As part of their return-to-work plans, a couple of European investment banks have decided to smarten their employees’ work stations by placing under-desk sensors to optimise office occupancy.
The technology is similar to that used to manage parking spots. The use of sensors limited to occupancy seems fairly harmless, although it would not take much to move from smart office to something potentially more nefarious.
Technologies that can capture virtually every aspect of employee behaviour in their work spaces already exist: employers can determine how much time they work, whom they interact with and for what purposes, even how they feel.
The list goes on to the extent that human behaviour can be fully captured by ad-hoc technologies developed by so-called proptech (property technology) companies.
These technologies are known as background or calm technologies, meaning they capture a user’s attention only when necessary and remain in the background most of the time.
They are pervasive although totally invisible to their users, who are oblivious to their presence. When employees step into an office building or visitors enter a shopping mall, for example, they’re often unaware they’re surrounded by technological apparatus that constantly interacts with them.
Such technology-embedded structures are known as smart buildings. They are the future of commercial real estate and allow unprecedented levels of customised interactions between a building and its occupants.
Smart buildings are equipped with real-time feedback mechanisms that allow the building to anticipate changes in its environment as well as its occupants’ needs. In the process, the building’s occupants are reduced to being the source of the feedback. They are supposed beneficiaries of the technology but their presence is the main resource feeding the technology through data collection and analytics.
But an important question needs to be asked: In view of the recent whistle-blowing revelations about Facebook, should we blindly trust those who control smart building technology to have the well-being and best interests of a building’s occupants at heart? If you believe so, then the pervasiveness of calm technology won’t trouble you.
Conversely, if you tend to doubt Big Tech’s goodwill towards humankind, one word should spring to mind: Control.
Clearly, behavioural control is not something technology evangelists want us to associate with smart buildings. But it is the elephant in the room that the technological wizardry of smart building vendors can’t fully hide from view.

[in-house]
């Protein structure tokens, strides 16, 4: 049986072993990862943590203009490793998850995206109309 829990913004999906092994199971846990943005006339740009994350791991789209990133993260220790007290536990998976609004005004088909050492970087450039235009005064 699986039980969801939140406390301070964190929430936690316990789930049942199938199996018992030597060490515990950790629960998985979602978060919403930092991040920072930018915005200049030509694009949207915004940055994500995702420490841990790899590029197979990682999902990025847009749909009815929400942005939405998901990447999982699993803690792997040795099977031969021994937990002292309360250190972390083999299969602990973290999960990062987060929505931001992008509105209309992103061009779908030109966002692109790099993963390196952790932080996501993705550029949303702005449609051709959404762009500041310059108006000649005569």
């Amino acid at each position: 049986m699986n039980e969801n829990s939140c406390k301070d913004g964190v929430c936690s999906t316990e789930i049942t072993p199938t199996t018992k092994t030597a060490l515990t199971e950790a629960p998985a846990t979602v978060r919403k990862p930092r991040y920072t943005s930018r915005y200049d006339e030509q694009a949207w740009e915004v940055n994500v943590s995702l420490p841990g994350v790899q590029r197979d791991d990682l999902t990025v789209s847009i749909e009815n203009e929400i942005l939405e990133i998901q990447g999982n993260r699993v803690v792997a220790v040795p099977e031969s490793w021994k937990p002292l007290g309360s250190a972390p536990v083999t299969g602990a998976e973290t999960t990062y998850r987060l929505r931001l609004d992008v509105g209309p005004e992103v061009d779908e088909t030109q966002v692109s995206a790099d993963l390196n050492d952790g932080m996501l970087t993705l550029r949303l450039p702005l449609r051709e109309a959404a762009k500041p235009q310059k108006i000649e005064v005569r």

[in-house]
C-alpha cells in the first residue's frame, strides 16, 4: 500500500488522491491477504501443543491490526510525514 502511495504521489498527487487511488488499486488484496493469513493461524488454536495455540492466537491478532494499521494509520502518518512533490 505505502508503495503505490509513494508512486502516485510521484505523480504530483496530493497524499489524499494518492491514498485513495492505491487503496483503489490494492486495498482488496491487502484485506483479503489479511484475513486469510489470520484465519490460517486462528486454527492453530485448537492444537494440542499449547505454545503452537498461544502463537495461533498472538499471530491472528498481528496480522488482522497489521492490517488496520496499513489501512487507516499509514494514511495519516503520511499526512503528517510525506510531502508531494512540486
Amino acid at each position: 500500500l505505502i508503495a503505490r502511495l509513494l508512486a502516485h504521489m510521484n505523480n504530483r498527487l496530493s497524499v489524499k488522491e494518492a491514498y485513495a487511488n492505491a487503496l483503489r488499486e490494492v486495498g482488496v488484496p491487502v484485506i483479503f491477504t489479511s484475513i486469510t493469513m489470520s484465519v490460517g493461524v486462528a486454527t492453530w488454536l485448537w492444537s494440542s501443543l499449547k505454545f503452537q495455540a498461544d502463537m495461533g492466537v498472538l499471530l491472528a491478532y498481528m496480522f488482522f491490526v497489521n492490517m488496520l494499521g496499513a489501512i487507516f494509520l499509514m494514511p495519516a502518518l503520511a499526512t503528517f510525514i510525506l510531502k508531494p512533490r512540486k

While smart buildings have the ability to predict our behaviours, they also open the door to pervasive control through ever more customised interactions. Each of us exist in our own work and living spaces, but with increasingly limited or no control over the experiences designed for us and powered by algorithms.
Since the early days of cybernetics, control has always been central to information technology. Etymologically, “cyber” comes from the Greek verb for to steer. Control in commercial buildings is part of surveillance, but it goes further than that by aiming to shape behaviours.
In democratic societies, motivations for shaping the behaviour of building occupants are mostly utilitarian, part of a trade-off between individual satisfaction and free will. In less democratic societies like China, smart building technologies can also be linked to policing and maintaining social order.
But these two visions of control over the spaces where we live and work aren’t conceptually very different. The moral high ground is quite slippery when it comes to technology-enabled control, and the interplay between control and profit in modern societies is nothing new. It’s been mentioned in the context of capitalist economies and the information society since the 1980s.
Behavioural control takes on a whole new dimension with smart buildings, however, since there’s nowhere to hide. Extracting behaviourial data from building occupants could become a major source of wealth for the real estate industry. To capitalise on this new resource, real estate companies can partner with technology companies and join the ranks of “surveillance capitalists”.
However, it would be a deal with the devil since tech companies don’t care whether buildings are occupied or not. They can extract data elsewhere and still thrive. By contrast, as the last two years have exemplified, empty buildings are the ultimate risk to any landlord.
So what should be the way forward for the real estate industry? Stigmatising smart buildings isn’t helpful. Smart technologies have definite benefits for building occupants and they are here to stay.
But first and foremost, a regime of property rights in commercial buildings — including those pertaining to digital space — should be enacted so that these rights can be shared among all stakeholders. This is especially true for the occupants of smart buildings and in all technology-fuelled spaces, including so-called metaverses, where human dignity is at stake. Their human rights must be legally recognised and protected at all costs.
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